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Why Steven Gerrard's sending off vindicated a decision made seven seasons ago

Steven Gerrard and Mehmet Topal

Steven Gerrard received his second red card in the defeat two Manchester United, and two of his other three dismissals came against Everton. Old quotes from Rafa Benitez seem to resonate.

Liverpool captain Steven Gerrard may have openly admitted responsibility for their defeat against Manchester United after he was sent off within 38 seconds for a stamp on Ander Herrera, but in a roundabout way it vindicated one of the decisions one of his old managers made seven and a half years ago.

Gerrard was sent off for just the fifth time in his Liverpool career - his second red card against Manchester United. The other two came in the Merseyside derby against Everton - while the other was for two yellows against Aston Villa in 2001.

It was a lunchtime kick-off in 2007 at Goodison Park when Rafa Benitez decided to make a huge decision by bringing off the Liverpool skipper, in a game that means so much to a man from the area. He was replaced after he had won a penalty to bring Liverpool back on level terms, which resulted in Everton going down to 10 men. 

Gerrard was replaced by Lucas Leiva, and his contribution was telling as his strike forced the penalty that won the game that day for Liverpool.

Benitez was asked about that substitution after the game, and he replied, saying: "We needed to play with our brains and not with our heart. We needed to pass the ball better."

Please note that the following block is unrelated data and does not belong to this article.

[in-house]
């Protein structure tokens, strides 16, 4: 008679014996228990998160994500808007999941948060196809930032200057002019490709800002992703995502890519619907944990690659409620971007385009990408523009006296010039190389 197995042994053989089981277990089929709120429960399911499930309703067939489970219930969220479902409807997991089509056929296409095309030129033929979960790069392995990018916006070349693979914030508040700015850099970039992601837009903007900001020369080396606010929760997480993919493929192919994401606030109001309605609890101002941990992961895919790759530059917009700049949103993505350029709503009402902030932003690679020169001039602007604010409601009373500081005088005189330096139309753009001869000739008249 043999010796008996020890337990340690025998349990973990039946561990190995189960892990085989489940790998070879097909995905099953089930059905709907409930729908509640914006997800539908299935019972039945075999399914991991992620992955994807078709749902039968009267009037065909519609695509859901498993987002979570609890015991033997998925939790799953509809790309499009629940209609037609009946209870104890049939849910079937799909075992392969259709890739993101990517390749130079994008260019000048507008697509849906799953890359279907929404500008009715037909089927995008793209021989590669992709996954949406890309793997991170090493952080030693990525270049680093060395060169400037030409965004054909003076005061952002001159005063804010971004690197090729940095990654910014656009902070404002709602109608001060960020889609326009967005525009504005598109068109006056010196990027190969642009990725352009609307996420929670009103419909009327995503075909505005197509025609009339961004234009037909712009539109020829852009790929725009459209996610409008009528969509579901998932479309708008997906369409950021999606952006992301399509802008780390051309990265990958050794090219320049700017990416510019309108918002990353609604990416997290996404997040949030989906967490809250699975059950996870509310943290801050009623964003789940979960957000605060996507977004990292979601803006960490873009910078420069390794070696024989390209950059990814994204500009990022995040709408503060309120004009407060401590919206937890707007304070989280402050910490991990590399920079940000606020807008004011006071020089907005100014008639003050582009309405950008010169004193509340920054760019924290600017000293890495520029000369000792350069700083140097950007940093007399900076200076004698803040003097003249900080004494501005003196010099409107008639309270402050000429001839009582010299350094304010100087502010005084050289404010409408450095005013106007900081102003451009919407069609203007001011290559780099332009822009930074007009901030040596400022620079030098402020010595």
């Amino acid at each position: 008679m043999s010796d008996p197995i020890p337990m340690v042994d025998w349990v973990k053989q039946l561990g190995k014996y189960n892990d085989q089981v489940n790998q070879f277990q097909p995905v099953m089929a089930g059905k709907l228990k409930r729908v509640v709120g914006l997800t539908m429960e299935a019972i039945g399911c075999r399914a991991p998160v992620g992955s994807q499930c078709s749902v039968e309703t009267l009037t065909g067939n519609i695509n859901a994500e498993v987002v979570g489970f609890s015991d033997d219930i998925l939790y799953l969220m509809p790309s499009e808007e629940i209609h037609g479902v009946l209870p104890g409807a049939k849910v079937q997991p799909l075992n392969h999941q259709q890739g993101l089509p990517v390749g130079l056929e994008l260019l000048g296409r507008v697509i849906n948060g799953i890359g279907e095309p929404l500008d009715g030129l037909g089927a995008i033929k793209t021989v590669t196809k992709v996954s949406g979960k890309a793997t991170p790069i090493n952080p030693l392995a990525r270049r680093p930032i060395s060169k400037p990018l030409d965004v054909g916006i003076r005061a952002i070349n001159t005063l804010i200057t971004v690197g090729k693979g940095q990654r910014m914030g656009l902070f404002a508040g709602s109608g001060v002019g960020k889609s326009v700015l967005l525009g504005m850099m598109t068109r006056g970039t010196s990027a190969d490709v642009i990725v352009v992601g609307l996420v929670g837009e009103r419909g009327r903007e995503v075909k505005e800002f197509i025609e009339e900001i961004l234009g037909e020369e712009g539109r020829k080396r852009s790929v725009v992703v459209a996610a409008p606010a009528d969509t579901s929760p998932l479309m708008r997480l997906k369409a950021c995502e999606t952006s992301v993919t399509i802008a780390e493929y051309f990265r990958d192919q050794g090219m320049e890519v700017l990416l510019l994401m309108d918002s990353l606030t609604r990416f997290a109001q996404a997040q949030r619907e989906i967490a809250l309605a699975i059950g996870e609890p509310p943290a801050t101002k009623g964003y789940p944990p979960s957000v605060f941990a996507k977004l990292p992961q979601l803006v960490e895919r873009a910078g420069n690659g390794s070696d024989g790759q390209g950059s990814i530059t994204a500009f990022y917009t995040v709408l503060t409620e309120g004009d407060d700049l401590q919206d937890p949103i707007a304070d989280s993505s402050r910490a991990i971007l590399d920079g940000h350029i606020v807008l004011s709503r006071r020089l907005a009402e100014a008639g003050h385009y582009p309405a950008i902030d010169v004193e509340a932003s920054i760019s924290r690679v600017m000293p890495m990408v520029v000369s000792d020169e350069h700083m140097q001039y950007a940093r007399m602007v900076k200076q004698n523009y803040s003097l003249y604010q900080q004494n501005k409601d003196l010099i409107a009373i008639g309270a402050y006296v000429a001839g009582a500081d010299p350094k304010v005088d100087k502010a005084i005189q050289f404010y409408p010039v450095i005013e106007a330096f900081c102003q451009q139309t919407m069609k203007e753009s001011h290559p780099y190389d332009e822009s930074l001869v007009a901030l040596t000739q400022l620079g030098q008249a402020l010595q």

He elaborated on that when asked about it some years later in the Independent: "I had Lucas [Leiva] on the bench and I could explain to him what I wanted. I couldn't explain to the players on the pitch with the temperature at 180 degrees.

"I wanted less passion and more calm. Someone that could analyse the game and say 'we are not in a hurry. If you play 15 minutes with calm and you have possession you will have four or five chances."

Maybe it was something that Liverpool could have done against United. Gerrard started the game from the bench and when he was introduced into the action, it was clear he was called upon in order to arrest a situation in the middle of the park where Liverpool were getting tactically outdone. Brendan Rodgers wanted a similar role from his skipper like the one he showed at the Liberty Stadium.

Gerrard, however, got caught up with the crowd's desire for someone to leave their foot in and make their mark on the game.

Lucas Leiva was another option but has just returned from injury so it's probably of little surprise that he was not the man called upon by Rodgers.

But the situation surrounding Gerrard against United was an example of why Benitez was so ruthless in that particular Merseyside derby game, and it's also telling that four out of Gerrard's five red cards have come in games against either United or Everton - when there's a cauldron like atmosphere that takes on greater significance to the local players - one would imagine.

His sending off against Manchester United demonstrated one flaw in his make-up as a player, even with the wealth of experience he has.

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